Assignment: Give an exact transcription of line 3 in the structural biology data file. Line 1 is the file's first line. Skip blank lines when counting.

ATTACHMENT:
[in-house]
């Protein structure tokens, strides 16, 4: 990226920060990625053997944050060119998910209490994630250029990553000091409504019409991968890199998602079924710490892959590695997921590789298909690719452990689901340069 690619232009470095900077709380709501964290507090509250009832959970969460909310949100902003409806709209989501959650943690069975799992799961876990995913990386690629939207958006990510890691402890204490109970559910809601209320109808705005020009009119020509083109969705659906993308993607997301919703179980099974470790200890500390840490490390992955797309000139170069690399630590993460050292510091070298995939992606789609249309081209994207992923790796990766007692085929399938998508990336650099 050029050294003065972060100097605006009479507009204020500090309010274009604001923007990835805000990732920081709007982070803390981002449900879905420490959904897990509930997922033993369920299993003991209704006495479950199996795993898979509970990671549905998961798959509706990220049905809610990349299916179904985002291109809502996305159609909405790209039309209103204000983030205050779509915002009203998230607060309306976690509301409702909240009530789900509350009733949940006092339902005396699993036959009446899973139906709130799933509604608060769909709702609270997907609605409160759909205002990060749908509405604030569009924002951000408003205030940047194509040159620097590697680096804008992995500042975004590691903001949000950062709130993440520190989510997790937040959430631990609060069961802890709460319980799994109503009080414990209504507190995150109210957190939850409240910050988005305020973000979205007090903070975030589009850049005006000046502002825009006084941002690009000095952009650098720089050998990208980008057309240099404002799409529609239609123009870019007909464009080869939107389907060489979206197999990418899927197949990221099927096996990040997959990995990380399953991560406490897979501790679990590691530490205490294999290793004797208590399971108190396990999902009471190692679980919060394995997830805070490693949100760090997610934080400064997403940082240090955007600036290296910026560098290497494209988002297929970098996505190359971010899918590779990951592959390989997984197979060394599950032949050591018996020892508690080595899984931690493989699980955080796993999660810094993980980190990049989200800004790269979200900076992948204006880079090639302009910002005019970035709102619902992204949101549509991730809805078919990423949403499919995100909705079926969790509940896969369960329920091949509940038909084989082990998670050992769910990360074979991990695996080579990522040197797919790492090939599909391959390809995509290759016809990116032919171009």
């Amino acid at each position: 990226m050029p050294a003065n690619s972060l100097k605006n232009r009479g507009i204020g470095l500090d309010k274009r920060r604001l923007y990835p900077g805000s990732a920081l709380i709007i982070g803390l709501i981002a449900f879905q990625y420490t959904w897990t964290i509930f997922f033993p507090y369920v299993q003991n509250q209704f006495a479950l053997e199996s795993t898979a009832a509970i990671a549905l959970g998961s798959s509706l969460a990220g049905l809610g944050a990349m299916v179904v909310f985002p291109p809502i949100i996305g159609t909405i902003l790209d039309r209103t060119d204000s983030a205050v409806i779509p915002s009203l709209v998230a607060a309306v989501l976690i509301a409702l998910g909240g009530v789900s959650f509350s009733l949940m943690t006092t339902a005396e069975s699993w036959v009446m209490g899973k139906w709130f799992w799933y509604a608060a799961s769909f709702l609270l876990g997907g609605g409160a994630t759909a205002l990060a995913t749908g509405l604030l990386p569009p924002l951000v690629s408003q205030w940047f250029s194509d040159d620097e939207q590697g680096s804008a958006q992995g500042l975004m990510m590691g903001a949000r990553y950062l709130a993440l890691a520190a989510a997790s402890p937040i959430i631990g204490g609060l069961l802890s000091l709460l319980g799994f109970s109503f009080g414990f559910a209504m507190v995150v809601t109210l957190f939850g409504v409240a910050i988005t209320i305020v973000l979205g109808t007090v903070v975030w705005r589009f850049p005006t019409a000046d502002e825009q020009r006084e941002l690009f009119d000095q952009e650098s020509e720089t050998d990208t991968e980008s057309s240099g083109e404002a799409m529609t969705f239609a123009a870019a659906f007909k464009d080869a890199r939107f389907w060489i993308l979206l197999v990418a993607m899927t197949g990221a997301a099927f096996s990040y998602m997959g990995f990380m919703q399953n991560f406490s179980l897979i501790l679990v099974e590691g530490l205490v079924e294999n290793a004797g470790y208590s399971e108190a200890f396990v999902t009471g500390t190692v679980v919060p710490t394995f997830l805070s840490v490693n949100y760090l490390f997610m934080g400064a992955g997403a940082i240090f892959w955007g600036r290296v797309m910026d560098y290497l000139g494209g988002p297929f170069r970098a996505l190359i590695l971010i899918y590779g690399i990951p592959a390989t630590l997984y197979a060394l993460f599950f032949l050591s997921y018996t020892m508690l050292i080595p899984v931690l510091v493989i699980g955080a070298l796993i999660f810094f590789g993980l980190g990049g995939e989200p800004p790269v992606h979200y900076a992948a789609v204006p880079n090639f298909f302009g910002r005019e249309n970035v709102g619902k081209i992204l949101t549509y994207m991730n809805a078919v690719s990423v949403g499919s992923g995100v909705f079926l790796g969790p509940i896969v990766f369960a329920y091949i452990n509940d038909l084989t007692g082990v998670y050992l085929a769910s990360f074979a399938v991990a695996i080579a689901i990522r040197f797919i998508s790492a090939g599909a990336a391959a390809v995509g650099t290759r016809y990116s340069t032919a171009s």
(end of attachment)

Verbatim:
């Amino acid at each position: 990226m050029p050294a003065n690619s972060l100097k605006n232009r009479g507009i204020g470095l500090d309010k274009r920060r604001l923007y990835p900077g805000s990732a920081l709380i709007i982070g803390l709501i981002a449900f879905q990625y420490t959904w897990t964290i509930f997922f033993p507090y369920v299993q003991n509250q209704f006495a479950l053997e199996s795993t898979a009832a509970i990671a549905l959970g998961s798959s509706l969460a990220g049905l809610g944050a990349m299916v179904v909310f985002p291109p809502i949100i996305g159609t909405i902003l790209d039309r209103t060119d204000s983030a205050v409806i779509p915002s009203l709209v998230a607060a309306v989501l976690i509301a409702l998910g909240g009530v789900s959650f509350s009733l949940m943690t006092t339902a005396e069975s699993w036959v009446m209490g899973k139906w709130f799992w799933y509604a608060a799961s769909f709702l609270l876990g997907g609605g409160a994630t759909a205002l990060a995913t749908g509405l604030l990386p569009p924002l951000v690629s408003q205030w940047f250029s194509d040159d620097e939207q590697g680096s804008a958006q992995g500042l975004m990510m590691g903001a949000r990553y950062l709130a993440l890691a520190a989510a997790s402890p937040i959430i631990g204490g609060l069961l802890s000091l709460l319980g799994f109970s109503f009080g414990f559910a209504m507190v995150v809601t109210l957190f939850g409504v409240a910050i988005t209320i305020v973000l979205g109808t007090v903070v975030w705005r589009f850049p005006t019409a000046d502002e825009q020009r006084e941002l690009f009119d000095q952009e650098s020509e720089t050998d990208t991968e980008s057309s240099g083109e404002a799409m529609t969705f239609a123009a870019a659906f007909k464009d080869a890199r939107f389907w060489i993308l979206l197999v990418a993607m899927t197949g990221a997301a099927f096996s990040y998602m997959g990995f990380m919703q399953n991560f406490s179980l897979i501790l679990v099974e590691g530490l205490v079924e294999n290793a004797g470790y208590s399971e108190a200890f396990v999902t009471g500390t190692v679980v919060p710490t394995f997830l805070s840490v490693n949100y760090l490390f997610m934080g400064a992955g997403a940082i240090f892959w955007g600036r290296v797309m910026d560098y290497l000139g494209g988002p297929f170069r970098a996505l190359i590695l971010i899918y590779g690399i990951p592959a390989t630590l997984y197979a060394l993460f599950f032949l050591s997921y018996t020892m508690l050292i080595p899984v931690l510091v493989i699980g955080a070298l796993i999660f810094f590789g993980l980190g990049g995939e989200p800004p790269v992606h979200y900076a992948a789609v204006p880079n090639f298909f302009g910002r005019e249309n970035v709102g619902k081209i992204l949101t549509y994207m991730n809805a078919v690719s990423v949403g499919s992923g995100v909705f079926l790796g969790p509940i896969v990766f369960a329920y091949i452990n509940d038909l084989t007692g082990v998670y050992l085929a769910s990360f074979a399938v991990a695996i080579a689901i990522r040197f797919i998508s790492a090939g599909a990336a391959a390809v995509g650099t290759r016809y990116s340069t032919a171009s």